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Swiss hospital germs cause ‘scores of deaths'

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Swiss hospital germs cause ‘scores of deaths'
Photo: Swissnoso
21:36 CET+01:00
Every year 600 deaths and 15,000 infections could be avoided in Swiss hospital operating rooms through better hygiene standards, says Swissnoso, an organization dedicated to reducing hospital-borne disease.

The organization says Switzerland lags behind other European countries when it comes to countering germs in healthcare facilities.

The federal public health office is now launching a national programme to reduce the number of cases of infection, the Tages Anzeiger newspaper reported on Monday.

A study showed that hands are disinfected by care givers in 60 percent of Swiss health facilities, with nursing staff being generally more conscientious than doctors, the newspaper said.

Swissnoso, a group of senior hygiene and infection specialists linked to the Zurich university hospital system, have since 1994 been promoting a checklist of measures, including “systematic hand washing”.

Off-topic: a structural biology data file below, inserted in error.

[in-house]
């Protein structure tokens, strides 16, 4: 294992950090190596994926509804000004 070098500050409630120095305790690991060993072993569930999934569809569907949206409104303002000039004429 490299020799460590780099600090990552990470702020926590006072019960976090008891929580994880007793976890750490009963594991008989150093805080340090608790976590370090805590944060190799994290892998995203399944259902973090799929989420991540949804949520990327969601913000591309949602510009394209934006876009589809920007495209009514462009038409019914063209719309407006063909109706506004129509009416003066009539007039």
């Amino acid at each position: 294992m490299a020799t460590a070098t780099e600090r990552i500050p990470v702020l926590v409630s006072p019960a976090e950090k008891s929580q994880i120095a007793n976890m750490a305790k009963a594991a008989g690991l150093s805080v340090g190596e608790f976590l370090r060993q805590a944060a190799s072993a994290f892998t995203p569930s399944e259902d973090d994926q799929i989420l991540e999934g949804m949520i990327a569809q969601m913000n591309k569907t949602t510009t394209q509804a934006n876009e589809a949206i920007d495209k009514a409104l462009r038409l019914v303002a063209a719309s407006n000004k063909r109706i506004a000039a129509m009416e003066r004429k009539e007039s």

But the non-binding guidelines have not been enough to make a difference, the group says.

Switzerland falls below the European average and that of the US when it comes to hospital-borne infections, Swissnoso says.

Swiss hospitals score particularly poorly for operations on the colon or rectum, with every eighth patient suffering from an infection.

In Germany, the rate is one in 11, while in France it is one in 13 and in the US one in 16.

If hygiene standards were as high as in France, there would be 400 fewer infection cases from the 9,700 intestinal operations conducted every year in Switzerland, Swissnoso says.

The group says 300 cases of infection in knee and hip replacement surgery could be eliminated annually in Switzerland through better hygiene.

Bypass surgery is another area where better hygiene could cut cases of infection and even deaths, it says.

The public health office intends to “intelligently and sustainably” reduce the number of infections through a “national quality” program to be launched in 2015, a spokesman said. 

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